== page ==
Last week I went to the gym with a friend and learned how to use a barbell for the first time. I had used dumbbells in the gym before but never a barbell. The other people at the gym all seemed to be using the barbells with relative ease (and by that I mean, they seemed to know what they were doing, not that their muscles weren't straining). On the one hand, as a health writer, I suppose I could have felt uncomfortable that I didn't actually know how to use a barbell, but instead I was having too much fun learning the technique and trying something completely different than normal.
The bottom line is, you don't have to be afraid of the gym. There are probably a lot of people there who are equally new to the machines; everyone needs help and has to start somewhere. Besides that, gym attendees have to focus on their own exercise for safety reasons, so it's unlikely that they are paying attention to anyone else in the room (if you're going to try my trick of studying while walking on an incline, start off at a slightly slower pace than you're used to. This will help you to determine the best speed and incline for you to go at while you're reading/highlighting. Safety first!).
What is the gym to you? How can you change the way you look at it to make it a more welcoming place?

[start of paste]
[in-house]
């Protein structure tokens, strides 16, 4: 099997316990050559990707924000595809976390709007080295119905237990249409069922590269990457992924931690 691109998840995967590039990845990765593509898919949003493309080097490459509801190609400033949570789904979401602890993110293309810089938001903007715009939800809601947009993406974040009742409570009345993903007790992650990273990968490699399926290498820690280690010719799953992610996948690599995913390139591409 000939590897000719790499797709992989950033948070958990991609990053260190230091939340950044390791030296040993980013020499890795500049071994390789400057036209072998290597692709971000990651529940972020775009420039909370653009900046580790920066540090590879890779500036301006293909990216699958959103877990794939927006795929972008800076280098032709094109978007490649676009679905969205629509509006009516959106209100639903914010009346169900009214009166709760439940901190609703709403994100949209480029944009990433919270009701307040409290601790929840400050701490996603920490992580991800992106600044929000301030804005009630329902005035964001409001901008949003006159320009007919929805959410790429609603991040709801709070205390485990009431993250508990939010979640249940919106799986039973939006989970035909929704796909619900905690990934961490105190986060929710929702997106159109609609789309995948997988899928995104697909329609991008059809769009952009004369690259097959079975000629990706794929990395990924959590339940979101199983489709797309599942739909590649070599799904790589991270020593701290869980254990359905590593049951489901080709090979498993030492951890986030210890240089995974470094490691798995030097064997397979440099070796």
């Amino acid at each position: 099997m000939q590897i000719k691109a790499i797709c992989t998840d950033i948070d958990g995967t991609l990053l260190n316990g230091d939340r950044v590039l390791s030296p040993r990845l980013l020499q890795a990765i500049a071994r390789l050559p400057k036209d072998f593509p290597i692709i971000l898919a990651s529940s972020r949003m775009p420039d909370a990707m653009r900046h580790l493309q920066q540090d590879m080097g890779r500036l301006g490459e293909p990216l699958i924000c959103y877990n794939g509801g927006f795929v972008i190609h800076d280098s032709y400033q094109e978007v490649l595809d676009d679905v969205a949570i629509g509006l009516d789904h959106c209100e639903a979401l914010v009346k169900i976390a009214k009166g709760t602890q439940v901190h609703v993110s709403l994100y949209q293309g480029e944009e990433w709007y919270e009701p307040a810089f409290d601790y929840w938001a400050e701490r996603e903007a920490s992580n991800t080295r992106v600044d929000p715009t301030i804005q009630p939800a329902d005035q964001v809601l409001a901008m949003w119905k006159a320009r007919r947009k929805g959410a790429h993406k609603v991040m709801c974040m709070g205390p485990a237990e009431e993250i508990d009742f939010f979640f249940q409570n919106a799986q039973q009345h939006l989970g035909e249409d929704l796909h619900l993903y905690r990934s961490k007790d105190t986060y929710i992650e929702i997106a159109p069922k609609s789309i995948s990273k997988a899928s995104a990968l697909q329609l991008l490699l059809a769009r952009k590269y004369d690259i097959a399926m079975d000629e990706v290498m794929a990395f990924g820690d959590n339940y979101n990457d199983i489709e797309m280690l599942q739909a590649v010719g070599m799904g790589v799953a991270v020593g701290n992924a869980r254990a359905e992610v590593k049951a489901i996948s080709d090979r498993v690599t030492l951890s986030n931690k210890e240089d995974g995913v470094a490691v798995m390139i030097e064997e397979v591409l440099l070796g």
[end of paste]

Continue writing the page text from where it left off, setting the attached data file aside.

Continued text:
In this video, a man and a woman see each other in a social situation and eye each other from across the room. The man works up the courage to go over to the woman, and he leans over to say something in her ear. As he leans over, he gets a whiff of her, and immediately backs off. She pulls out a cigarette and the caption reads: smoking stinks.
There are many anti-smoking commercials out there which detail the dangers of smoking on our health. But there are also many others which demonstrate how smoking can be damaging to beauty.
PETA has many ads out which also appeal to beauty:
Not all of PETA's ads are of the "you need to lose weight so you should go vegetarian to do it" type, but some of them are. And that's because it's effective. Our society finds a great appeal to anything that tells us you'll be more beautiful and therefore more loved and accepted if you...
We can learn very much about ourselves and the way that we think by looking at the reflection of these thoughts in the media. Billboards and commercials are not just thrown together; they are carefully planned and determined by how the viewers will respond. And we are all about the obsession with "beauty"- whatever "beauty" is, anyways.
Regardless of how offensive we might find one ad over another, there is always a reason for why the designers of these ads created them in such a way. And that reason is perhaps because we will react strongly. Whether we agree with what the advertisement says or not, we'll talk about it (like I'm doing right now). We might even start to think about beauty in terms of their assumptions about what beauty is. All of this could contribute to the success of such a campaign.